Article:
President Trump has signed all these executive orders this week. He's met with these heads of states. He's done so many things to stimulate the economy, to boost wages, to create jobs. Where's the coverage?

Daily Kos's Laura Clawson reminds us that "Kellyanne Conway continues to be a factory for a mind-boggling combination of ridiculous nonsense and terrifying nonsense:"

Notice she doesn't say she believes in a free press, but a "full and fair" one, whatever that means. Fair to Trump, as Trump sees it? But mostly, here's a statement that requires more than the world's tiniest violin. We need the world's tiniest symphony playing a requiem for poor Kellyanne and her gaping, seeping wounds and lack of sleep. [...]

This is pathetic. Except that the threat to the country that this mindset represents can't be underestimated.

"alternative facts"

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Scott F. Aikin and Robert B. Talisse take some time to examine "alternative facts" and the necessity of a liberal education, pointing out that Kellyanne Conway's "turn of phrase and her broader point [...] occasions a crucial lesson about the place of liberal education in a democratic society:"

Interpreted more charitably, Conway's 'alternative facts' involve (1) clarifications of the Press Secretary's claims, and (2) evidence in favor of those clarified claims. To be sure, even on this charitable interpretation, Conway's remarks are disappointing, if only because it's the Press Secretary's job to clarify claims by the administration, not to deliver statements that are in need of clarification. But there is another, more significant, disappointment.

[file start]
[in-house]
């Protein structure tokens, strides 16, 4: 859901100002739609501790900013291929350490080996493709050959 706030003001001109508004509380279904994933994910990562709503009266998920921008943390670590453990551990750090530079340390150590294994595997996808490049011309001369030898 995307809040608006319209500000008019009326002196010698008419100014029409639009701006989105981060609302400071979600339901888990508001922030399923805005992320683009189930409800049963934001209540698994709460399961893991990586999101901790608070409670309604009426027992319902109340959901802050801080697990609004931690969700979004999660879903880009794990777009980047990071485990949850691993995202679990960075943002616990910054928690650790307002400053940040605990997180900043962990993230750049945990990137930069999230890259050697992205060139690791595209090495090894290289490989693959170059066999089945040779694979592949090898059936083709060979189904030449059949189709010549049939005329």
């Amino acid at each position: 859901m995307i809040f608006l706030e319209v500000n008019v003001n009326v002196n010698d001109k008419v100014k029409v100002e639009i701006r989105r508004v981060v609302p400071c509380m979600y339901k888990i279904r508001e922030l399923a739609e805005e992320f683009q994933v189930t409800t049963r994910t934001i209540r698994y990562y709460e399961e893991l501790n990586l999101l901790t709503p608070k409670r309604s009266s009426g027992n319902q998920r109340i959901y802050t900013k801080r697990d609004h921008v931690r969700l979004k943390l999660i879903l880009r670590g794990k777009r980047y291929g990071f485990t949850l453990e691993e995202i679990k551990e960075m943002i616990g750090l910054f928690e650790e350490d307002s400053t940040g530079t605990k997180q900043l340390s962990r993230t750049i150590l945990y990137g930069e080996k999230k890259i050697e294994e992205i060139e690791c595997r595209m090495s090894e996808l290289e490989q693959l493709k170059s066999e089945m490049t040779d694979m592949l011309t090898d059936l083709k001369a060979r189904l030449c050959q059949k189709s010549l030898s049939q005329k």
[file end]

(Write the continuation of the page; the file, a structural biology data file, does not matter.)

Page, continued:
The trouble starts with Conway's use of the word 'facts.' She really means something like counter-evidence or complicating consideration. Confusion emerges because, when disagreeing over the facts (in this case, the number of people who witnessed an event), one must present other facts. That is, one must argue, and when we deploy, we must first distinguish between premises and conclusions and then assess how the premises support those conclusions. That's simple logic, but it's all important.

The Orwellian interpretation has it that Conway flatly asserted a favored alternate conclusion, and presented no arguments, but only referred to 'facts' of her own creation. But the more charitable line we've suggested has it that she presented complicating reasons, or rebutting facts: (1) Spicer was talking about witnesses rather than attendees; (2) the number of witnesses to the inauguration (on television and streaming media, et al, worldwide) was far larger than the number of attendees in Washington.

"In the coming months and years," the authors write, "we as a democratic citizenry will need to develop the skills necessary for avoiding and diagnosing such failures of discourse:"

We need to reacquaint ourselves with concepts like reason, evidence, justification, argument, and objection. We need also to cultivate skills of reading and listening closely, not with suspicion, but with a critical eye and ear. And these skills enable creative and clear thinking, too.

It's for this reason we think that the humanities and liberal arts are good for democratic citizens. Reading, thinking, and writing about literature and ideas sound to too many like only so much indulgent bullshit, but it's not. At least when it's done well. (We addressed this point in reply to Marco Rubio's line about "less philosophers, more welders" line.) [see here, here, and here]